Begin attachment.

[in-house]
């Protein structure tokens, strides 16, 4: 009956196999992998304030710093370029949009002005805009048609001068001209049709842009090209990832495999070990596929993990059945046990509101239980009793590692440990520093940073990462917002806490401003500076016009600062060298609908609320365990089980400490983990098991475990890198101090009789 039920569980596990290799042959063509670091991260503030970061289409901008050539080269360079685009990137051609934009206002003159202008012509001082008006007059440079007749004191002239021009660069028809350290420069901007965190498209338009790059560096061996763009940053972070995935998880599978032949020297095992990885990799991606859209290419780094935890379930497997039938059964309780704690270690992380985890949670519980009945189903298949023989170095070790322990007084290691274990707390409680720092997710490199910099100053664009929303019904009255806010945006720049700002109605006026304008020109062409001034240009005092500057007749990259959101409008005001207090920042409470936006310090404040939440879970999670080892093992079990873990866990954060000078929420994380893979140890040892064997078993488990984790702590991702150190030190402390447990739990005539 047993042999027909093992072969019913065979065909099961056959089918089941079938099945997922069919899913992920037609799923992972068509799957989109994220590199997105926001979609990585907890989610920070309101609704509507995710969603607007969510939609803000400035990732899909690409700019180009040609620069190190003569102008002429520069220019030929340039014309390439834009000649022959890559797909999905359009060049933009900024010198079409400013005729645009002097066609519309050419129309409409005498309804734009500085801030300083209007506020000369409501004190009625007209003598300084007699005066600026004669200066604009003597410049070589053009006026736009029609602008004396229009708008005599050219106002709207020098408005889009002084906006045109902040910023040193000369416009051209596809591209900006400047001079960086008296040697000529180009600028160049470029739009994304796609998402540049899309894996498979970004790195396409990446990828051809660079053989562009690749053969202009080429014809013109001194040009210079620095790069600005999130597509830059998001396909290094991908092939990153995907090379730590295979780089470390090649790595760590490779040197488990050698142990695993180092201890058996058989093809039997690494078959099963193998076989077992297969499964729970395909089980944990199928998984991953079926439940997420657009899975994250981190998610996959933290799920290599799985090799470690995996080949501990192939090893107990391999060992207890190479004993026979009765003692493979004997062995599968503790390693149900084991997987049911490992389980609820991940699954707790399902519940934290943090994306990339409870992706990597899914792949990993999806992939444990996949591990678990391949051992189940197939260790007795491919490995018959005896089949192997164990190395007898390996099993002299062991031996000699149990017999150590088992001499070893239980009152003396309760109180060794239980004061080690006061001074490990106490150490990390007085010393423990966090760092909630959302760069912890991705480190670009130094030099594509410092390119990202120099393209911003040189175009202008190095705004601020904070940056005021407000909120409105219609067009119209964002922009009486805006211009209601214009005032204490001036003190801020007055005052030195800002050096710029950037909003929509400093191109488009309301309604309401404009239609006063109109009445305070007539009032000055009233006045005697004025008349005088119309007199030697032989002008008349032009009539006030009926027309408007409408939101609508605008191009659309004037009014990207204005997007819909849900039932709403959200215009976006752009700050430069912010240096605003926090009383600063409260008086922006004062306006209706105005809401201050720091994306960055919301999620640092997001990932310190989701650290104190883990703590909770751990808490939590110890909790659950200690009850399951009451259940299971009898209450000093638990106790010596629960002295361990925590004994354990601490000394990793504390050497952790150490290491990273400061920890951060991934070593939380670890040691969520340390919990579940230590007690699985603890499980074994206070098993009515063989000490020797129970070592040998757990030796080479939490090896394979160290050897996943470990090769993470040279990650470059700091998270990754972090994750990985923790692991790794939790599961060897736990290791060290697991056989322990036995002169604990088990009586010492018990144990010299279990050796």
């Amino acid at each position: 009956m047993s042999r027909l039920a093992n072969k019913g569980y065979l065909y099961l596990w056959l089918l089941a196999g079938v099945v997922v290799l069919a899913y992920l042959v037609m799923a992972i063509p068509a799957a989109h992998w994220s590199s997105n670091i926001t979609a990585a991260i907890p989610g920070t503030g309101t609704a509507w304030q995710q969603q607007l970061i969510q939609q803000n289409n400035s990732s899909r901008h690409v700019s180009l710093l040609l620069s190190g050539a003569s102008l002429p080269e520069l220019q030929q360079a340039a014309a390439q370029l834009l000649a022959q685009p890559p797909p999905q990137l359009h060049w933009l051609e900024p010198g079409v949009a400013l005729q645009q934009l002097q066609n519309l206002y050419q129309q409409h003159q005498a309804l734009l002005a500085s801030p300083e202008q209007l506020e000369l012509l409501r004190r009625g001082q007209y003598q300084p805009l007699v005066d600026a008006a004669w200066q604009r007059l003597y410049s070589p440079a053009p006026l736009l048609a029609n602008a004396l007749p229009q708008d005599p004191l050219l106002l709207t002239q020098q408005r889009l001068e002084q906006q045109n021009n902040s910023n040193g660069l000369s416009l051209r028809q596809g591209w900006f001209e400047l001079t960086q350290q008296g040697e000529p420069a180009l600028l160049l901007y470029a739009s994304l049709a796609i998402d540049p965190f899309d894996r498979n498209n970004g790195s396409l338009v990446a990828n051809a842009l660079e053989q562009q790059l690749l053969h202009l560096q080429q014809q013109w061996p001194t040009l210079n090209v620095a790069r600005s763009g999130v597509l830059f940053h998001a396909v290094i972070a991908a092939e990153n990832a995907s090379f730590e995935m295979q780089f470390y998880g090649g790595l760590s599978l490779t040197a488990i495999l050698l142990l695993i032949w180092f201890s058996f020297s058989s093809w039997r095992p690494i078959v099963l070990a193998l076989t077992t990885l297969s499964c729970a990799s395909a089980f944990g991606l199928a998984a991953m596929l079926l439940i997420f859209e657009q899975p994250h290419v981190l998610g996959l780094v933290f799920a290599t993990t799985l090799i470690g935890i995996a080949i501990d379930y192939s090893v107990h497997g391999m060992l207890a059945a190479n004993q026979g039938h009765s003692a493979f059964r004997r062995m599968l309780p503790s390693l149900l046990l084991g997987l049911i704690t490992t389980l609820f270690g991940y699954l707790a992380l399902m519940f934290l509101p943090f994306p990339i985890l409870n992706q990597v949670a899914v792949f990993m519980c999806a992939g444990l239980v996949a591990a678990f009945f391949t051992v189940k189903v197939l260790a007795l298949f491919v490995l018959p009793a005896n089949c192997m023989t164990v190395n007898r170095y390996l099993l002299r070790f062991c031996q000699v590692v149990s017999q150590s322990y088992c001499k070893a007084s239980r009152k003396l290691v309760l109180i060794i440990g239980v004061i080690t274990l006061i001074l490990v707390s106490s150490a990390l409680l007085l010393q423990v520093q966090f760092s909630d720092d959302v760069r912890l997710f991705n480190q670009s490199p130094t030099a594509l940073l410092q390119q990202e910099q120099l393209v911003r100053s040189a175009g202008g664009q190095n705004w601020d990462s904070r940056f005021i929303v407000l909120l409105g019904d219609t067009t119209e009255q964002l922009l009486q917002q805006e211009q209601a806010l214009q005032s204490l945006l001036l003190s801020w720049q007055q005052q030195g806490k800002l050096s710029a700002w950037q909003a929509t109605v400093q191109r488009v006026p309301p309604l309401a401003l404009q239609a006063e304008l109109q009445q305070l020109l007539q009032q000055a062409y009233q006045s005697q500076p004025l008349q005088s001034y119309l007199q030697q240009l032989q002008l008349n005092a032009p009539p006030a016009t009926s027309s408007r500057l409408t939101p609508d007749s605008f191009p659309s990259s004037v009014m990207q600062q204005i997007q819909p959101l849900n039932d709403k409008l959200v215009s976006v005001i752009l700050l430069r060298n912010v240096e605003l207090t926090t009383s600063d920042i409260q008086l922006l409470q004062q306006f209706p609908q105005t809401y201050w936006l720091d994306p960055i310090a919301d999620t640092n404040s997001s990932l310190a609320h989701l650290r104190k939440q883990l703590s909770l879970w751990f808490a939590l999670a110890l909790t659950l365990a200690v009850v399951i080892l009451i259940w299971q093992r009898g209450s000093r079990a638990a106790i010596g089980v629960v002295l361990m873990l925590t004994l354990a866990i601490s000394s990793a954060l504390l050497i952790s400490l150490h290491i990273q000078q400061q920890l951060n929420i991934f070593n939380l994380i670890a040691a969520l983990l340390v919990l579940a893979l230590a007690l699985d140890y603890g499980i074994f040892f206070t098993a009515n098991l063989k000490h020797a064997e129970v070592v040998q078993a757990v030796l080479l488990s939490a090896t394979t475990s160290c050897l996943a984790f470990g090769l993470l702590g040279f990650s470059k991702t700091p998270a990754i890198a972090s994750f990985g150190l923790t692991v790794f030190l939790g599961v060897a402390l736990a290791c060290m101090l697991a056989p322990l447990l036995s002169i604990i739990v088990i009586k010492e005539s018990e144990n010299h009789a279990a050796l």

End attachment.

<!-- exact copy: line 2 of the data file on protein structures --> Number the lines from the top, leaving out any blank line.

């Protein structure tokens, strides 16, 4: 009956196999992998304030710093370029949009002005805009048609001068001209049709842009090209990832495999070990596929993990059945046990509101239980009793590692440990520093940073990462917002806490401003500076016009600062060298609908609320365990089980400490983990098991475990890198101090009789 039920569980596990290799042959063509670091991260503030970061289409901008050539080269360079685009990137051609934009206002003159202008012509001082008006007059440079007749004191002239021009660069028809350290420069901007965190498209338009790059560096061996763009940053972070995935998880599978032949020297095992990885990799991606859209290419780094935890379930497997039938059964309780704690270690992380985890949670519980009945189903298949023989170095070790322990007084290691274990707390409680720092997710490199910099100053664009929303019904009255806010945006720049700002109605006026304008020109062409001034240009005092500057007749990259959101409008005001207090920042409470936006310090404040939440879970999670080892093992079990873990866990954060000078929420994380893979140890040892064997078993488990984790702590991702150190030190402390447990739990005539 047993042999027909093992072969019913065979065909099961056959089918089941079938099945997922069919899913992920037609799923992972068509799957989109994220590199997105926001979609990585907890989610920070309101609704509507995710969603607007969510939609803000400035990732899909690409700019180009040609620069190190003569102008002429520069220019030929340039014309390439834009000649022959890559797909999905359009060049933009900024010198079409400013005729645009002097066609519309050419129309409409005498309804734009500085801030300083209007506020000369409501004190009625007209003598300084007699005066600026004669200066604009003597410049070589053009006026736009029609602008004396229009708008005599050219106002709207020098408005889009002084906006045109902040910023040193000369416009051209596809591209900006400047001079960086008296040697000529180009600028160049470029739009994304796609998402540049899309894996498979970004790195396409990446990828051809660079053989562009690749053969202009080429014809013109001194040009210079620095790069600005999130597509830059998001396909290094991908092939990153995907090379730590295979780089470390090649790595760590490779040197488990050698142990695993180092201890058996058989093809039997690494078959099963193998076989077992297969499964729970395909089980944990199928998984991953079926439940997420657009899975994250981190998610996959933290799920290599799985090799470690995996080949501990192939090893107990391999060992207890190479004993026979009765003692493979004997062995599968503790390693149900084991997987049911490992389980609820991940699954707790399902519940934290943090994306990339409870992706990597899914792949990993999806992939444990996949591990678990391949051992189940197939260790007795491919490995018959005896089949192997164990190395007898390996099993002299062991031996000699149990017999150590088992001499070893239980009152003396309760109180060794239980004061080690006061001074490990106490150490990390007085010393423990966090760092909630959302760069912890991705480190670009130094030099594509410092390119990202120099393209911003040189175009202008190095705004601020904070940056005021407000909120409105219609067009119209964002922009009486805006211009209601214009005032204490001036003190801020007055005052030195800002050096710029950037909003929509400093191109488009309301309604309401404009239609006063109109009445305070007539009032000055009233006045005697004025008349005088119309007199030697032989002008008349032009009539006030009926027309408007409408939101609508605008191009659309004037009014990207204005997007819909849900039932709403959200215009976006752009700050430069912010240096605003926090009383600063409260008086922006004062306006209706105005809401201050720091994306960055919301999620640092997001990932310190989701650290104190883990703590909770751990808490939590110890909790659950200690009850399951009451259940299971009898209450000093638990106790010596629960002295361990925590004994354990601490000394990793504390050497952790150490290491990273400061920890951060991934070593939380670890040691969520340390919990579940230590007690699985603890499980074994206070098993009515063989000490020797129970070592040998757990030796080479939490090896394979160290050897996943470990090769993470040279990650470059700091998270990754972090994750990985923790692991790794939790599961060897736990290791060290697991056989322990036995002169604990088990009586010492018990144990010299279990050796």